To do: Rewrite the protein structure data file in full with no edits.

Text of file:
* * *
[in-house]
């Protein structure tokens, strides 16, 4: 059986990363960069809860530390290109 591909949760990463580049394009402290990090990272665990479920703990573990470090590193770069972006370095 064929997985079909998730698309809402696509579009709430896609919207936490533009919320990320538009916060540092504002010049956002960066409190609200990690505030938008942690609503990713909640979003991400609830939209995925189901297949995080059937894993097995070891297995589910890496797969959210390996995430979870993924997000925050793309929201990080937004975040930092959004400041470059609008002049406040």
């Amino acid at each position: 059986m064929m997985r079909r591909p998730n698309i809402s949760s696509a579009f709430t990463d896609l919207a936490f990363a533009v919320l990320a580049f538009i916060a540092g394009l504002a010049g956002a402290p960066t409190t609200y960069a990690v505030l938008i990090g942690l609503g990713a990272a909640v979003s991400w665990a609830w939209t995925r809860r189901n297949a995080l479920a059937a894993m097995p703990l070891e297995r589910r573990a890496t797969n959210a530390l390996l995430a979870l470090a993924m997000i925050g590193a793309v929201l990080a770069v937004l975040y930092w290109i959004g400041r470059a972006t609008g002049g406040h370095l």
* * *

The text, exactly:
[in-house]
């Protein structure tokens, strides 16, 4: 059986990363960069809860530390290109 591909949760990463580049394009402290990090990272665990479920703990573990470090590193770069972006370095 064929997985079909998730698309809402696509579009709430896609919207936490533009919320990320538009916060540092504002010049956002960066409190609200990690505030938008942690609503990713909640979003991400609830939209995925189901297949995080059937894993097995070891297995589910890496797969959210390996995430979870993924997000925050793309929201990080937004975040930092959004400041470059609008002049406040």
């Amino acid at each position: 059986m064929m997985r079909r591909p998730n698309i809402s949760s696509a579009f709430t990463d896609l919207a936490f990363a533009v919320l990320a580049f538009i916060a540092g394009l504002a010049g956002a402290p960066t409190t609200y960069a990690v505030l938008i990090g942690l609503g990713a990272a909640v979003s991400w665990a609830w939209t995925r809860r189901n297949a995080l479920a059937a894993m097995p703990l070891e297995r589910r573990a890496t797969n959210a530390l390996l995430a979870l470090a993924m997000i925050g590193a793309v929201l990080a770069v937004l975040y930092w290109i959004g400041r470059a972006t609008g002049g406040h370095l």